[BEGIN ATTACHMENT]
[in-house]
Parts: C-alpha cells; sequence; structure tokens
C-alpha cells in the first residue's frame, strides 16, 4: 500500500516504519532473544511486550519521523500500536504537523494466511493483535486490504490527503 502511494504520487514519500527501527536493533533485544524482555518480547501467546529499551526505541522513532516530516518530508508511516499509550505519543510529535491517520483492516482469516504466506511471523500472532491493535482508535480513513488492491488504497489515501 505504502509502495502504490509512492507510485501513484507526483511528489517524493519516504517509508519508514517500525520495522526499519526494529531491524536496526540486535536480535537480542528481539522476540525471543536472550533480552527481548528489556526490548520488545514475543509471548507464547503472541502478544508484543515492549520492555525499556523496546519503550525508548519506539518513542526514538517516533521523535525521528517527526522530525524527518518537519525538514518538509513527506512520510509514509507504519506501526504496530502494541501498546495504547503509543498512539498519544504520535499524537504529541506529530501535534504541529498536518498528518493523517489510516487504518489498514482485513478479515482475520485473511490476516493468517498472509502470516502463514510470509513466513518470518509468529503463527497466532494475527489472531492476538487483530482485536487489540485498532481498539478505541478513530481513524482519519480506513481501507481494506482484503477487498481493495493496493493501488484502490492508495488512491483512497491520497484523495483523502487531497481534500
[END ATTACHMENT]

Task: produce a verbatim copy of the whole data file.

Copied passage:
[in-house]
Parts: C-alpha cells; sequence; structure tokens
C-alpha cells in the first residue's frame, strides 16, 4: 500500500516504519532473544511486550519521523500500536504537523494466511493483535486490504490527503 502511494504520487514519500527501527536493533533485544524482555518480547501467546529499551526505541522513532516530516518530508508511516499509550505519543510529535491517520483492516482469516504466506511471523500472532491493535482508535480513513488492491488504497489515501 505504502509502495502504490509512492507510485501513484507526483511528489517524493519516504517509508519508514517500525520495522526499519526494529531491524536496526540486535536480535537480542528481539522476540525471543536472550533480552527481548528489556526490548520488545514475543509471548507464547503472541502478544508484543515492549520492555525499556523496546519503550525508548519506539518513542526514538517516533521523535525521528517527526522530525524527518518537519525538514518538509513527506512520510509514509507504519506501526504496530502494541501498546495504547503509543498512539498519544504520535499524537504529541506529530501535534504541529498536518498528518493523517489510516487504518489498514482485513478479515482475520485473511490476516493468517498472509502470516502463514510470509513466513518470518509468529503463527497466532494475527489472531492476538487483530482485536487489540485498532481498539478505541478513530481513524482519519480506513481501507481494506482484503477487498481493495493496493493501488484502490492508495488512491483512497491520497484523495483523502487531497481534500